Thursday, November 04, 2010

Kent - Invicta - The Legend

No matter where you find yourself in Kent, you will come across the County's insignia - the white horse and invicta motto.

The stories behind these two ancient symbols of Kent are very intriguing and shrouded in legend.

The white horse is said to trace it's history back to the fifth century AD when Saxon mercenaries, lead by brothers Hengist and Horsa, landed in Kent at the behest of Vortigern, ruler of the Britons.

Vortigern wanted Hengist and Horsa and their warriors to aid him in his war with the Picts and Scots. The Saxons were fearsome warriors and very successful in battle. Vortigern is said to have rewarded them by granting them control of the Isle of Thanet in East Kent.

The Saxons, however, were extremely ambitious. Sensing weakness, they turned against Vortigern, eventually forcing him to cede the whole of Kent to them.

The white horse is said to have appeared on Hengist's battle flag and has remained a symbol of Kent to this day.

Now to the second part of the story - the Invicta legend.

Fast forward to 1067. The Normans under William the Conqueror have defeated King Harold at the Battle of Hastings and are marching on London.

According to tradition, close to the village of Swanscombe, William and his men were met by the Kentishmen lead by Archbishop Stigand and Egelsine, the Abbot of St Augustines.

Each of Kentishmen carried a bough giving the appearance of a moving forest descending rapidly on the Normans. At a given signal, the boughs were cast aside revealing the Kentishmen armed and ready for battle.

However, the Archbishop and Abbot met with William and assured him of their allegiance, provided he was willing to grant certain privileges to the people of Kent and to respect their ancient rights and traditions.

Not wishing to commit his forces to another major battle so soon after Hastings, William is said to have agreed to the request.

The word invicta, meaning undefeated or unconquered, was adopted as the motto of Kent.

The monument shown in the picture above can be found in the grounds of St Peter & St Pauls in Swanscombe and was erected in 1958.

If you have enjoyed reading this post, please feel free to leave a comment. They are always welcome.

Further reading from the archives ....

They Burned for their Beliefs

The Meopham Air Disaster - 21st July 1930

Visit to West Malling


  1. I've seen the sign and motto all over the place but it never occurred to me to wonder about the origins. Now I know. :) Fascinating. I especially like the moving forest story. I wonder if that's the inspiration behind the moving forest in Shakespeare's Macbeth.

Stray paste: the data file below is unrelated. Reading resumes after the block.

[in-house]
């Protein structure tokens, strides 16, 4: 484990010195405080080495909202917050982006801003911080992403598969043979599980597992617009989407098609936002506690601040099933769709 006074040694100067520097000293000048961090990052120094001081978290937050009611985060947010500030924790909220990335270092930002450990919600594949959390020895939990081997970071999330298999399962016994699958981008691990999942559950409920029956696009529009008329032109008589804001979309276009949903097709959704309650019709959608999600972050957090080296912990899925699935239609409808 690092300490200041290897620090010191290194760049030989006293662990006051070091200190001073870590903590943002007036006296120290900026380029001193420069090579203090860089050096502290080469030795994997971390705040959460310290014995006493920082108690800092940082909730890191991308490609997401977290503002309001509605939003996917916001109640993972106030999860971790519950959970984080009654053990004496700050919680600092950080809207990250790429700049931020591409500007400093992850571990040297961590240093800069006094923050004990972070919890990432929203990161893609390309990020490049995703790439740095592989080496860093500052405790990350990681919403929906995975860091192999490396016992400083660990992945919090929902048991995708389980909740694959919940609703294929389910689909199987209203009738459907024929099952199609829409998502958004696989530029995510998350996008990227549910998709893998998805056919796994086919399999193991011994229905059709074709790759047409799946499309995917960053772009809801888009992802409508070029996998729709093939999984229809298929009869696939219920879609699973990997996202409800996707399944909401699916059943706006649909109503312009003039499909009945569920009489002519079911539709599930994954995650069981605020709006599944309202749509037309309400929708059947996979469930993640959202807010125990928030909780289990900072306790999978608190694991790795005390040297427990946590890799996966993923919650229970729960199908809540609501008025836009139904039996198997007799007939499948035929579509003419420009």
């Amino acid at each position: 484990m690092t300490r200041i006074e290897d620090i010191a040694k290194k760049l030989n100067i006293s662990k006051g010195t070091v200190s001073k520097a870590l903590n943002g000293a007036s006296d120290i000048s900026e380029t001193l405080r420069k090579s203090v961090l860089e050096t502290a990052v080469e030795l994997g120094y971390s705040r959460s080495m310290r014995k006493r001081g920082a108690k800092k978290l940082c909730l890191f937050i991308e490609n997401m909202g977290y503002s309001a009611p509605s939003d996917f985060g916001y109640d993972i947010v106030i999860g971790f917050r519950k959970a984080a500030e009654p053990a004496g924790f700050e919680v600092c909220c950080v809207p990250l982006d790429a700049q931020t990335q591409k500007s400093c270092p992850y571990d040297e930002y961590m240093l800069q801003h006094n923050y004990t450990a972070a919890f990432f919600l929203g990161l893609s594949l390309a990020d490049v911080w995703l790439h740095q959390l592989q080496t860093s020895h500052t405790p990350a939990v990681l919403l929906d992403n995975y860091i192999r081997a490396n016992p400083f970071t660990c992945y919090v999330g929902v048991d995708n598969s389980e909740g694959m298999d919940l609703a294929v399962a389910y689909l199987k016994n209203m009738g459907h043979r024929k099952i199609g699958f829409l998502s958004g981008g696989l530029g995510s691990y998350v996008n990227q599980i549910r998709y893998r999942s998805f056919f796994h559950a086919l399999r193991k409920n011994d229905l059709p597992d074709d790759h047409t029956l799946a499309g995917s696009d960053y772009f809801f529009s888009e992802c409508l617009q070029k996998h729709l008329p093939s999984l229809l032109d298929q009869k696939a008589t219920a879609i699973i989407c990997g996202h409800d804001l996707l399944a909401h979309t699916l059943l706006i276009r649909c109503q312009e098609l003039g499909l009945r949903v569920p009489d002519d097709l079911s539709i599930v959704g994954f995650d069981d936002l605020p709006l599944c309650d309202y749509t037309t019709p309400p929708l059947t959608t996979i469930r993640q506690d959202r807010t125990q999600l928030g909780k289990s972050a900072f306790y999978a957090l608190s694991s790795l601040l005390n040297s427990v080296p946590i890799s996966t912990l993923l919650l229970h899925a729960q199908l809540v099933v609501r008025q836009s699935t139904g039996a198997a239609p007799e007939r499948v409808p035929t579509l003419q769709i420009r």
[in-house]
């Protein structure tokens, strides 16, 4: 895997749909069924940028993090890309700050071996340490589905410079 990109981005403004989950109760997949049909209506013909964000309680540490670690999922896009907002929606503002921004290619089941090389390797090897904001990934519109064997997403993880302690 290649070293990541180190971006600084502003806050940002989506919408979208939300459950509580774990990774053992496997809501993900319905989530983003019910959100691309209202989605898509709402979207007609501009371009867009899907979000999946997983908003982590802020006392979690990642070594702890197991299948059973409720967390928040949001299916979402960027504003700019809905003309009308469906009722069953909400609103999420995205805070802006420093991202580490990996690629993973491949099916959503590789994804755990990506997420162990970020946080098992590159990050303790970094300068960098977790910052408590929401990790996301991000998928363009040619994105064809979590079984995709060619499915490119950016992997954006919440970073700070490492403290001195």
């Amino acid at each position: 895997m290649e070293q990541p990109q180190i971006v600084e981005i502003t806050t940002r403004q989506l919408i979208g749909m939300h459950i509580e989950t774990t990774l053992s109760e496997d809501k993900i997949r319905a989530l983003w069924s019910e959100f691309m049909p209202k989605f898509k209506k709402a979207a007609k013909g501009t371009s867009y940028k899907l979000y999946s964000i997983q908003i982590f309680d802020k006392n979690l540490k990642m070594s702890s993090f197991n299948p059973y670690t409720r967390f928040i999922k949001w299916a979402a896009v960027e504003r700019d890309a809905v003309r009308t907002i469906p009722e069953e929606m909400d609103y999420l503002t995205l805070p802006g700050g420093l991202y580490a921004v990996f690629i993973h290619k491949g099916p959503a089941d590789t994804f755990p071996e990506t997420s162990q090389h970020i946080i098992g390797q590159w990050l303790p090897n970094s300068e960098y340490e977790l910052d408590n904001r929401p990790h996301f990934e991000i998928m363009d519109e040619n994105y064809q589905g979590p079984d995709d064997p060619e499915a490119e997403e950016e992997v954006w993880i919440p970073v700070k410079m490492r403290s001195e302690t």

2. Hi Sheila - thanks for the comment. I forgot to mention Shakespeare's Macbeth in the post. I believe the invicta legend was indeed the basis for the moving forest. Should have remembered all this from O level English Lit at school really :-(


  3. Great story :)
    Archbishop Stigand was treated rather badly in the Bayeux Tapestry's history telling, so perhaps the Normans were not so pleased with the Kentishmen.

  4. Wow! This is fascinating! I am always very proud to tell people I live in Kent and I just love it here but I know I haven't even begun to learn about the history of Kent and of the British Isles too.

  5. As I ex-Kent Police Officer I was always proud to wear the 'Invicta' badge as part of my uniform. During liaison work for the Force I was interested to see that German colleagues from North Westphalia wear the a badge with what appears to be the 'Invicta' emblem. Is it possible historically that Hengist came from that part of Germany - are we linked historically? Derek Gallagher

  6. Hi Derek,

    Thank you for commenting. I'm pleased you found the post interesting.

    It is very possible there is a connection.

    Some of the Saxons who settled in Kent were supposed to have originated from North Germany.


  7. I came across this page after reading The White Horse a story in E Nesbit's Fairy Stories edited by Naomi Lewis. A delightful collection reflecting the England of the late 1800's. She plays with the White Horse legend combined with Appledore also in this county where she spent most of her life. Just fun following links!


  8. The men of Kent should have done battle with the invaders and wiped them out England would have been a better place today, but if these warriors allowed themselves to be led by christian churchmen it's no wonder they took the soft option. Victory or Valhalla!!!

  9. Proud to be a Man of Kent!

  10. how did my ancestors get the surname Kent

  11. As someone choosing to live in Kent I found the history fascinating. Just purchased a Kent Invicta flag and did not want to fly it without knowing what it all meant. Thank you for the information.

  12. Saw the crest on Blackfriars Bridge today and wondered about the significance of Invicta. Now I know ☺ Fascinating bit of history and thanks for satisfying my curiosity.